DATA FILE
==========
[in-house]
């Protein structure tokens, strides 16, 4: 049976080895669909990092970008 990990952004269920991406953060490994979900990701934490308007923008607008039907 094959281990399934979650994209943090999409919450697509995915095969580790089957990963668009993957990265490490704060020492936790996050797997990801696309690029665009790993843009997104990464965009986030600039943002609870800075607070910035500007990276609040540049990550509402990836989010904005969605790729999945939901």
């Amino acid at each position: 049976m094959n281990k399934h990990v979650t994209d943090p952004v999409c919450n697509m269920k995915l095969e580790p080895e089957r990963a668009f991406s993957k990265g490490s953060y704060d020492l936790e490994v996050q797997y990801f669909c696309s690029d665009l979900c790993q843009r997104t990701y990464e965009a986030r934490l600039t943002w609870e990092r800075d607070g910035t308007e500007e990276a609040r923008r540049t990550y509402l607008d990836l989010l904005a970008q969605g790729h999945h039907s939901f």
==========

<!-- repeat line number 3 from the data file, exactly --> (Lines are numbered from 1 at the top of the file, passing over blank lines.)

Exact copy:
């Amino acid at each position: 049976m094959n281990k399934h990990v979650t994209d943090p952004v999409c919450n697509m269920k995915l095969e580790p080895e089957r990963a668009f991406s993957k990265g490490s953060y704060d020492l936790e490994v996050q797997y990801f669909c696309s690029d665009l979900c790993q843009r997104t990701y990464e965009a986030r934490l600039t943002w609870e990092r800075d607070g910035t308007e500007e990276a609040r923008r540049t990550y509402l607008d990836l989010l904005a970008q969605g790729h999945h039907s939901f």